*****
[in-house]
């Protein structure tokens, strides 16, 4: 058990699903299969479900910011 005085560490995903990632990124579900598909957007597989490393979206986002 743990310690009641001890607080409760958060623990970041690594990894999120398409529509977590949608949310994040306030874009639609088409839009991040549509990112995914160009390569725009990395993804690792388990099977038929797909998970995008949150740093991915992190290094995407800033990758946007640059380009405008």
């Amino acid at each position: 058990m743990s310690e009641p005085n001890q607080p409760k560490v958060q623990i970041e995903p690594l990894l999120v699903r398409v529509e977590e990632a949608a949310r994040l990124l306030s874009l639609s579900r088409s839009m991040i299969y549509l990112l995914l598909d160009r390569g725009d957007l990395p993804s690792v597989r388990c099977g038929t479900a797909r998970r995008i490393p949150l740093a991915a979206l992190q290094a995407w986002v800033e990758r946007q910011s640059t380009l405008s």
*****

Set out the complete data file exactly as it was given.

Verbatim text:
[in-house]
């Protein structure tokens, strides 16, 4: 058990699903299969479900910011 005085560490995903990632990124579900598909957007597989490393979206986002 743990310690009641001890607080409760958060623990970041690594990894999120398409529509977590949608949310994040306030874009639609088409839009991040549509990112995914160009390569725009990395993804690792388990099977038929797909998970995008949150740093991915992190290094995407800033990758946007640059380009405008």
């Amino acid at each position: 058990m743990s310690e009641p005085n001890q607080p409760k560490v958060q623990i970041e995903p690594l990894l999120v699903r398409v529509e977590e990632a949608a949310r994040l990124l306030s874009l639609s579900r088409s839009m991040i299969y549509l990112l995914l598909d160009r390569g725009d957007l990395p993804s690792v597989r388990c099977g038929t479900a797909r998970r995008i490393p949150l740093a991915a979206l992190q290094a995407w986002v800033e990758r946007q910011s640059t380009l405008s």